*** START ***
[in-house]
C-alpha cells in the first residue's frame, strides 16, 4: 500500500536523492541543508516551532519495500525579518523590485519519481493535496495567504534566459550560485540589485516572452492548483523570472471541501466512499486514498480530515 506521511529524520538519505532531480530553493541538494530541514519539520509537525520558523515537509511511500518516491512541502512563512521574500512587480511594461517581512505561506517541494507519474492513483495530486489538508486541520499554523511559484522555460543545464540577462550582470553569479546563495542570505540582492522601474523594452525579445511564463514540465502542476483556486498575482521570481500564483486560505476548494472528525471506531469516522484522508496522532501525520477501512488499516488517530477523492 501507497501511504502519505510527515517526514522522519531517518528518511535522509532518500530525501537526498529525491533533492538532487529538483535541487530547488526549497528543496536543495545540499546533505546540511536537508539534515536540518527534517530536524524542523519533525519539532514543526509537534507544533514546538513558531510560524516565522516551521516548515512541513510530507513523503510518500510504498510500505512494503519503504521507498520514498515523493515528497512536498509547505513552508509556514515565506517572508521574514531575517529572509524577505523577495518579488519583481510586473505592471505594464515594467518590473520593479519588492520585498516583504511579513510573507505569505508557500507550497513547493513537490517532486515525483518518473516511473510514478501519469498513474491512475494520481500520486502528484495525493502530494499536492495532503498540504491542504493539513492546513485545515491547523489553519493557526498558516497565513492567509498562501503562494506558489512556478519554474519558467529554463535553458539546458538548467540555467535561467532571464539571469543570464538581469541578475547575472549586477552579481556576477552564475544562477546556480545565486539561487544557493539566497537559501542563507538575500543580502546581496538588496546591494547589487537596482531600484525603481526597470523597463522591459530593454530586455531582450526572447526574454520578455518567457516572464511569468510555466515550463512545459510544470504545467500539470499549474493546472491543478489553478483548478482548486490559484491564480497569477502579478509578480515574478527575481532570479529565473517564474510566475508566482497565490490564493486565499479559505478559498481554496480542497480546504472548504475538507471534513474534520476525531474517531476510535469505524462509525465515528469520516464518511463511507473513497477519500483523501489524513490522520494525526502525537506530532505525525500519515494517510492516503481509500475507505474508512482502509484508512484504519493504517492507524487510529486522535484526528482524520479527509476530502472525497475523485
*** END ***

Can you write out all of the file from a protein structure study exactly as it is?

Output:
[in-house]
C-alpha cells in the first residue's frame, strides 16, 4: 500500500536523492541543508516551532519495500525579518523590485519519481493535496495567504534566459550560485540589485516572452492548483523570472471541501466512499486514498480530515 506521511529524520538519505532531480530553493541538494530541514519539520509537525520558523515537509511511500518516491512541502512563512521574500512587480511594461517581512505561506517541494507519474492513483495530486489538508486541520499554523511559484522555460543545464540577462550582470553569479546563495542570505540582492522601474523594452525579445511564463514540465502542476483556486498575482521570481500564483486560505476548494472528525471506531469516522484522508496522532501525520477501512488499516488517530477523492 501507497501511504502519505510527515517526514522522519531517518528518511535522509532518500530525501537526498529525491533533492538532487529538483535541487530547488526549497528543496536543495545540499546533505546540511536537508539534515536540518527534517530536524524542523519533525519539532514543526509537534507544533514546538513558531510560524516565522516551521516548515512541513510530507513523503510518500510504498510500505512494503519503504521507498520514498515523493515528497512536498509547505513552508509556514515565506517572508521574514531575517529572509524577505523577495518579488519583481510586473505592471505594464515594467518590473520593479519588492520585498516583504511579513510573507505569505508557500507550497513547493513537490517532486515525483518518473516511473510514478501519469498513474491512475494520481500520486502528484495525493502530494499536492495532503498540504491542504493539513492546513485545515491547523489553519493557526498558516497565513492567509498562501503562494506558489512556478519554474519558467529554463535553458539546458538548467540555467535561467532571464539571469543570464538581469541578475547575472549586477552579481556576477552564475544562477546556480545565486539561487544557493539566497537559501542563507538575500543580502546581496538588496546591494547589487537596482531600484525603481526597470523597463522591459530593454530586455531582450526572447526574454520578455518567457516572464511569468510555466515550463512545459510544470504545467500539470499549474493546472491543478489553478483548478482548486490559484491564480497569477502579478509578480515574478527575481532570479529565473517564474510566475508566482497565490490564493486565499479559505478559498481554496480542497480546504472548504475538507471534513474534520476525531474517531476510535469505524462509525465515528469520516464518511463511507473513497477519500483523501489524513490522520494525526502525537506530532505525525500519515494517510492516503481509500475507505474508512482502509484508512484504519493504517492507524487510529486522535484526528482524520479527509476530502472525497475523485